Designed to raise the big questions about love, death and the human condition, Dream Play (at the Vaults until 1 October) is a promenade immersive theatre production. Unintentionally, it raises questions about the very essence of performance and immersive theatre in general.

The five-strong crew features a couple of familiar faces. Alt-cellist Laura Moody is a stalwart of East End cabaret institution The Double R Club; she has appeared in their spectacular London Wonderground shows and won the Miss Twin Peaks award last year. Alongside her, veteran Shakespearean actor Colin Hurley has appeared in a number of recent TV shows, not least Flowers with Olivia Colman.

The cast is rounded out with three younger members in Michelle Luther, Jade Oguga and Jack Wilkinson. Between them, the quintet explore a series of dramatic sketches which are deliberately disturbing, discomfiting and discombobulating by turn. A newly-married couple bitterly argue with the only interruptions coming from a near-naked messenger. A woman in hi-viz gear sits on the loo screaming over and over for her mother. A strange classroom lesson takes places without much in the way of light or enlightenment.

Jack Wilkinson in <em>Dream Play</em> (The Vaults, until 1 October 2016).

Jack Wilkinson in Dream Play (The Vaults, until 1 October 2016).

This play is described as “after Strindberg”, referring to the iconoclastic playwright and his 1901 opus A Dream Play.  With its nods to the then-nascent movements of Expressionism and Surrealism, the Swede’s work follows the journey of Agnes, the daughter of Vedic goddess Indra.  She has come down to check out the state of humanity and slowly comes to experience the pain and suffering inherent in mortal existence. True, some scenes in Sarah Bedi’s Dream Play‘s come with a patina of naturalism but all at one point take an unexpected dive into the dark – some more literally than others. Bright lights and sharp noises are not uncommon as are the occasional lyrical insights into what it means to be alive and to be human.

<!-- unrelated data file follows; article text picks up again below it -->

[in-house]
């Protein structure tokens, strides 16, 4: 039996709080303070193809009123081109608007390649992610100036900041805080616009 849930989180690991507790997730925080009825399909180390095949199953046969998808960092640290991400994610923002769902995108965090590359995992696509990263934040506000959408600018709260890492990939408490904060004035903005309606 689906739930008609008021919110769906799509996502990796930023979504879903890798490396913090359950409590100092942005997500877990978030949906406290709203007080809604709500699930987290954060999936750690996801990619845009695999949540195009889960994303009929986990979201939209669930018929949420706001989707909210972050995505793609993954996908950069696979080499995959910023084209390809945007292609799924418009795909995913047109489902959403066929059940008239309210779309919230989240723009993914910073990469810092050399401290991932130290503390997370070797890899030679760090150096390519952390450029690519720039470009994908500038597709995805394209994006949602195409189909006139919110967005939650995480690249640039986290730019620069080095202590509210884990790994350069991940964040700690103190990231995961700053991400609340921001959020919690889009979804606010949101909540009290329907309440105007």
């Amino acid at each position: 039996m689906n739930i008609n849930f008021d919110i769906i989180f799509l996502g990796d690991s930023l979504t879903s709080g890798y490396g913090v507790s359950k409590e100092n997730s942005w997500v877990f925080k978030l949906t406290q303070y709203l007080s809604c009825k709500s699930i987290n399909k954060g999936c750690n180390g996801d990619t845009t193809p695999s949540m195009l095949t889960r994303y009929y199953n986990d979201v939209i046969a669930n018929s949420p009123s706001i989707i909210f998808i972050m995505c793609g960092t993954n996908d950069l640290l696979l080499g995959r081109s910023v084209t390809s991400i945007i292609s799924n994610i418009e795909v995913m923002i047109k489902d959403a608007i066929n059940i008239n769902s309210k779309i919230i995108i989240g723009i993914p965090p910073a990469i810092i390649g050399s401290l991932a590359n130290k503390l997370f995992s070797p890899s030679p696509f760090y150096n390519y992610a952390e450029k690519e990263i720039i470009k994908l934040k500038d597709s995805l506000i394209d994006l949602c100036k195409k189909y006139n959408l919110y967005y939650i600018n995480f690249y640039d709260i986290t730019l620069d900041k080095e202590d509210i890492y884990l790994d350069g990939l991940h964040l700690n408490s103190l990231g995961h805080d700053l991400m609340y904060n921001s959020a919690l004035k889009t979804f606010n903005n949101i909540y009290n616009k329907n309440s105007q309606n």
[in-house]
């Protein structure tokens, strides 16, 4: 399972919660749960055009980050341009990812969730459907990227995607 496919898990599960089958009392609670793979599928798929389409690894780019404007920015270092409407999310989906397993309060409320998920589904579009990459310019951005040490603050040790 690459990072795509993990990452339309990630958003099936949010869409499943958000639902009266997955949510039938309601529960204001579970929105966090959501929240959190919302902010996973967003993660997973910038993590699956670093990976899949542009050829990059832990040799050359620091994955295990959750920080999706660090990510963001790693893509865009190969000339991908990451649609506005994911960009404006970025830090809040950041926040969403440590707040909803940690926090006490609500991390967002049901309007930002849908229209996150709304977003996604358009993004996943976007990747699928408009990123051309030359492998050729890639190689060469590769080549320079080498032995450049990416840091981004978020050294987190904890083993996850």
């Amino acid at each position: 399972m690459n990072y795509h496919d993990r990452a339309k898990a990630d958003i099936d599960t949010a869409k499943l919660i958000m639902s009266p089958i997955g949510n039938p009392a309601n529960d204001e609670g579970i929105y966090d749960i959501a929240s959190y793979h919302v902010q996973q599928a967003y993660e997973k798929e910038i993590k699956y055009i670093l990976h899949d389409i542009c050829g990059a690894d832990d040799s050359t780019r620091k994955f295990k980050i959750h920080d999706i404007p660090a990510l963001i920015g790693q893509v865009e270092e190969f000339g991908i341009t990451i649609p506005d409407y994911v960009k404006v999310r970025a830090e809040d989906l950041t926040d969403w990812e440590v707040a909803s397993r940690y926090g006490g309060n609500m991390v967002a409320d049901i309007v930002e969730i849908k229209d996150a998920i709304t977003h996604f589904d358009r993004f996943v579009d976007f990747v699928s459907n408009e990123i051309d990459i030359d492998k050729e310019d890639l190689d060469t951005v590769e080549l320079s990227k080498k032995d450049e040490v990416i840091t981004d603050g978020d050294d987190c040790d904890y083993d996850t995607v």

The addition of Moody gives this production a welcome twist. One episode sees her cello playing pulling and twisting another character this way and that; in others, she adds discordant chords which play on and with the mind. Within the cavernous Vaults, her music takes on a life of its own.

Laura Moody in <em>Dream Play</em> (The Vaults, until 1 October 2016).

Laura Moody in Dream Play (The Vaults, until 1 October 2016).

Dream Play is not short on ideas but neither is it long on detail. Much is left to the audience to imagine and, where the acting is strongest, any number of nightmare scenarios could fit the interactions we witness.

Clowning is used but only to inexpertly signal abstract concepts – at no point is there a strong or direct sense of emotions being compelled through the mute physical action on display. This feels like a missed opportunity in a richly-scripted play which has ample room to explore storytelling in all its forms.

Like many of its scenes, Dream Play feels like a decent concept executed poorly. Where they are employed, the extreme use of noise and lights at best do little to engage and, at worst, flip the middle finger at those earnestly trying to find sense among the metaphors and metaphysics. The staging attempts to immerse the audience in the story but, where the execution is patchy or slapdash, this exposes the faults even more. Perhaps there is a more focussed play within or perhaps this is as good as it gets. Either way, this production’s tantalising premise is not one to lose sleep over.

Dream Play continues at the Vaults until 1 October 2016. Tickets are £15 (£10 concessions). More information can be found on the official Vaults website.

Images: Cesare di Giglio